Monday, May 18, 2015

Thank C'thulhu It's Friday?

Every once in a while, I have an idea that takes a long time to post to this blog mainly because to do so is to admit that I'm never going to be able to actually get it done the way I want to do it. I'm never going to be a TV professional who can get a series greenlit, especially not one that is so aggressively subversive and uncommercial as to never stand even the slightest chance of being able to stay on the air long enough to achieve the goal I have for it. Which is why I'm breaking down and blogging about it here.

What I wanted to do was a sitcom in the vein of 'Family Ties', 'Full House', 'Just the Ten of Us', 'Family Matters', 'Growing Pains' of those utterly saccharine family comedies that proliferated when I was a kid and teen. You know the kind of thing I mean--every issue resolved in thirty minutes, families that comedy-bicker but never say anything really mean, annoying next-door neighbor kids that are practically surrogate children, new kids added at semi-regular intervals as the old ones age out of adorability, Serious Episodes that are painfully earnest, jokes that are mostly toothless because everyone's really there to spend a half-hour with a family that's nice and pleasant and loves each other...yeah, that's the stuff.

First season would be straight-up pastiche. Adorkable older son who has Girl Problems, Wise and Loving Dad, Warm and Nurturing Mom, bratty kid sister who never admits how much she loves her brother, cute toddler, eerily smart dog, annoying neighbor boy who's stuck on the bratty sister, and all the plots are exactly the kind of low-tension stuff you'd expect from that set-up.

Second season, you'd start to see the kinds of plots that you see in series like this when the writers have gone utterly nuts from boredom and they know nobody really cares anyway. The adorkable brother finds a book of "magic spells" at a garage sale, and it turns out to really work! Casting love spells turns out to lead to all sorts of zany complications, and he eventually winds up throwing the book away and promising never to do anything that crazy again! Cue laugh track.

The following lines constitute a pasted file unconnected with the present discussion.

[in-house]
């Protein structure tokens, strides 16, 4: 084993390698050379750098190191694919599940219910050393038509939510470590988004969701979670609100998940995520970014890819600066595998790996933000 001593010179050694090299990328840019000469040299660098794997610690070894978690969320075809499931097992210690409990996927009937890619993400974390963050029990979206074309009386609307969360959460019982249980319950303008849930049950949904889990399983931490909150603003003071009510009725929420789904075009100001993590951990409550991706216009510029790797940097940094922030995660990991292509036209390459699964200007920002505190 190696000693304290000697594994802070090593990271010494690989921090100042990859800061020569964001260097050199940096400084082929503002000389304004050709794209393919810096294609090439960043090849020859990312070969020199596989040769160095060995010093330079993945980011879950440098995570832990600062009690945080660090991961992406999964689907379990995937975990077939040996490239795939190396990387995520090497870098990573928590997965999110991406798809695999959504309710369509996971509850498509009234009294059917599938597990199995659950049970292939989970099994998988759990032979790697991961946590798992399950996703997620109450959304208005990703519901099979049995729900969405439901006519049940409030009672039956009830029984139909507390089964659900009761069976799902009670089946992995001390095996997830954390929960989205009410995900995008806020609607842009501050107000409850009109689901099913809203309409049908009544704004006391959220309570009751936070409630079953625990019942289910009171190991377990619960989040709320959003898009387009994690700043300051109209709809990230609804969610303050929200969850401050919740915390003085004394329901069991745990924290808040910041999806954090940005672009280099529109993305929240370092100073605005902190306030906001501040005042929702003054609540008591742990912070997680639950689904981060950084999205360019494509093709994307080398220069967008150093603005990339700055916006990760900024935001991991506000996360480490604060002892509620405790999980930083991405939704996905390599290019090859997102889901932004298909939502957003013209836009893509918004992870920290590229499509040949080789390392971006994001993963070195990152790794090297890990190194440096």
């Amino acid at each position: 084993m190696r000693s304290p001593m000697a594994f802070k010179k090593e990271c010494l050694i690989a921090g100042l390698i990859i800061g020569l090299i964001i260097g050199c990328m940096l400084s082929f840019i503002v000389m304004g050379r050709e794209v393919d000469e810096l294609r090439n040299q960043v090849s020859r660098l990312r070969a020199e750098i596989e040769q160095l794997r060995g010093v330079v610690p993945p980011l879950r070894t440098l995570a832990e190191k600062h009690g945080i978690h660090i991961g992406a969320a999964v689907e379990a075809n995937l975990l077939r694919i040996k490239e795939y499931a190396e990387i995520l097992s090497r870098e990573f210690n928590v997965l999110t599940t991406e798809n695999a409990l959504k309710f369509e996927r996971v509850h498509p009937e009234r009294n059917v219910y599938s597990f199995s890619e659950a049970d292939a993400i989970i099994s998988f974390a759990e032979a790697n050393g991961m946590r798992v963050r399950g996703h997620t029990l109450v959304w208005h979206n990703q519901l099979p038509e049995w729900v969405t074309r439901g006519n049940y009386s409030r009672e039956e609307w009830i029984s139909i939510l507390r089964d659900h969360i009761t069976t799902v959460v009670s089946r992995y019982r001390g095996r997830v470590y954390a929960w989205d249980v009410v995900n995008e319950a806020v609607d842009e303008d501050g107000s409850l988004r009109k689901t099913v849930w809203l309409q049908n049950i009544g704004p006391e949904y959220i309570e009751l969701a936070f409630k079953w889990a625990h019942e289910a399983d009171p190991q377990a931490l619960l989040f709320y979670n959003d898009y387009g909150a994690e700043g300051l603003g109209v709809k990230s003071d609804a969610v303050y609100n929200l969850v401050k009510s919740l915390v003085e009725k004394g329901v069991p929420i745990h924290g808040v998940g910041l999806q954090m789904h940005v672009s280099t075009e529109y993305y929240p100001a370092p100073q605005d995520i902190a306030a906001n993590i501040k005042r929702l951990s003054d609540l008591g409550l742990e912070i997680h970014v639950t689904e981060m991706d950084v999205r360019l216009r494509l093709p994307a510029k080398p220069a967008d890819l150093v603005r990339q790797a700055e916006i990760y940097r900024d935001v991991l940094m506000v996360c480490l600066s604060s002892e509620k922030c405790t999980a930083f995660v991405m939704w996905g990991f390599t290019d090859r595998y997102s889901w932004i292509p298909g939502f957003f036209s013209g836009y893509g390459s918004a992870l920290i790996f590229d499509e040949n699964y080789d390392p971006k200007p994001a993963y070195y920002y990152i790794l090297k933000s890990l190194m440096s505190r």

Except that a few episodes later, you find out that bratty little sister found the book in the trash. She starts using it to get petty revenge on the bullies at her school. She gets really good at it, in fact. She starts to rely on magic more and more as the series goes on, and her revenge gets harsher as she does so. By the end of the season, even her family finds her kind of creepy.

But in Season Three, you start rooting for her again. Because someone new has come to town. He's looking for the book. He's not letting anyone get in his way. Sister finds ways to ward the house, but he's constantly prowling, waiting. He finds the annoying boy next door and uses magic to make him into his catspaw, promising him unspecified-as-yet but probably horrible things in return. Kids start disappearing from school, and the evidence leads to Sister. She's framed for murder and has to use magic to cover it up. Season Three ends with her using magic to kill the boy next door in self-defense.

In Season Four, it ramps up more. The man seeking the book kills the mom, and the dad steals the book to use it to resurrect her. But she comes back possessed by demons, and begins working on her own dark agenda. Dad, completely unhinged by this development, refuses to believe she's changed at all and begins helping her...

And so on. Each season would transform the series, very slowly but inexorably and with total, remorseless plot logic, into a Lovecraftian horror series. The characters wouldn't change, but they would react to the world around them as it changes into something unrecognizable and utterly nightmarish.

Now honestly, I know there's no way this would get made. It's a sitcom with the explicit goal of trolling its audience until they change the channel out of sheer revulsion, pushing people as far as they can go until they run away screaming. And horror aficionados, who might appreciate the idea of turning a saccharine-sweet family into good old fashioned nightmare fuel, wouldn't even tune in. By every rational measure, it's doomed. But I have to admit I will never stop loving the idea.


David said...

I'd love this. There maybe a chance that HBO would buy a concept like that....

Dean said...

It kind of reminds me of a live-action roleplaying event I played in years ago, a Lovecraftian horror game set in the world of the Sweet Valley High YA novels. I played the exchange student from Arkham.

Chris said...

Season 5 would have to end with an Elder God showing up and devouring the Earth

Chris said...

I keep coming back to this, because I think it's brilliant. Would the laugh track continue, even as things get progressively more horrifying? I feel like it should.